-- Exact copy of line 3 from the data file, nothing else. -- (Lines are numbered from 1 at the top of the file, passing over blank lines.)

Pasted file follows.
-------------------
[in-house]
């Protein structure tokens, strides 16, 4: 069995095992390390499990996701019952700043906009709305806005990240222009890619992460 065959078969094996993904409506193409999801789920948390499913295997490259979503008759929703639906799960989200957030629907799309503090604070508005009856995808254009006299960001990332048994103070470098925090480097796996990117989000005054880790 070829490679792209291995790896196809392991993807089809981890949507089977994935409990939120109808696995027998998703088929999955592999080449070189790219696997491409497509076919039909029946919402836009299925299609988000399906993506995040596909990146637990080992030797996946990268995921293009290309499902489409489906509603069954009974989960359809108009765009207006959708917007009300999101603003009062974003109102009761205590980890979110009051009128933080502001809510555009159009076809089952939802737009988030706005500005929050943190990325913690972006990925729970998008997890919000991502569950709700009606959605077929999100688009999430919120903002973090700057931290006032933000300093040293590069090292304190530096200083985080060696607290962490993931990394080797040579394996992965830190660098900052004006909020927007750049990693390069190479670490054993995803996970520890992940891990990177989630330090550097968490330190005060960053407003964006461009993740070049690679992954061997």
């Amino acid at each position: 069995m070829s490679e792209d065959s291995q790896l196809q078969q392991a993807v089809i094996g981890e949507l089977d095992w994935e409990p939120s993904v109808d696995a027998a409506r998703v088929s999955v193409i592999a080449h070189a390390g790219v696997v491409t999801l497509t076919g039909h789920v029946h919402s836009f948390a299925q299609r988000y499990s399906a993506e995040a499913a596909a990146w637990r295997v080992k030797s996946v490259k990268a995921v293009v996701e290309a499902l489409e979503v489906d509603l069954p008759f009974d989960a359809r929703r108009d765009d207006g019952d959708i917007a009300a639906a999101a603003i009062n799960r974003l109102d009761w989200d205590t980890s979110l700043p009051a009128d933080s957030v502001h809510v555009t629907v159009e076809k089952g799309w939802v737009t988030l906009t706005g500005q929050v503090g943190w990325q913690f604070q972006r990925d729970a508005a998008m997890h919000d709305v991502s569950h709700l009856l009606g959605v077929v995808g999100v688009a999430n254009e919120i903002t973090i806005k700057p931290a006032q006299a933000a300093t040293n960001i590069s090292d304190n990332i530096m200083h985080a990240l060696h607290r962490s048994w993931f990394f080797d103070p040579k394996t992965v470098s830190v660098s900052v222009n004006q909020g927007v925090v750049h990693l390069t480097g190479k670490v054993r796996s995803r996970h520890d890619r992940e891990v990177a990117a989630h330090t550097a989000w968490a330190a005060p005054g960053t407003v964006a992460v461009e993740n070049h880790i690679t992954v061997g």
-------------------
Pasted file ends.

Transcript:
């Amino acid at each position: 069995m070829s490679e792209d065959s291995q790896l196809q078969q392991a993807v089809i094996g981890e949507l089977d095992w994935e409990p939120s993904v109808d696995a027998a409506r998703v088929s999955v193409i592999a080449h070189a390390g790219v696997v491409t999801l497509t076919g039909h789920v029946h919402s836009f948390a299925q299609r988000y499990s399906a993506e995040a499913a596909a990146w637990r295997v080992k030797s996946v490259k990268a995921v293009v996701e290309a499902l489409e979503v489906d509603l069954p008759f009974d989960a359809r929703r108009d765009d207006g019952d959708i917007a009300a639906a999101a603003i009062n799960r974003l109102d009761w989200d205590t980890s979110l700043p009051a009128d933080s957030v502001h809510v555009t629907v159009e076809k089952g799309w939802v737009t988030l906009t706005g500005q929050v503090g943190w990325q913690f604070q972006r990925d729970a508005a998008m997890h919000d709305v991502s569950h709700l009856l009606g959605v077929v995808g999100v688009a999430n254009e919120i903002t973090i806005k700057p931290a006032q006299a933000a300093t040293n960001i590069s090292d304190n990332i530096m200083h985080a990240l060696h607290r962490s048994w993931f990394f080797d103070p040579k394996t992965v470098s830190v660098s900052v222009n004006q909020g927007v925090v750049h990693l390069t480097g190479k670490v054993r796996s995803r996970h520890d890619r992940e891990v990177a990117a989630h330090t550097a989000w968490a330190a005060p005054g960053t407003v964006a992460v461009e993740n070049h880790i690679t992954v061997g």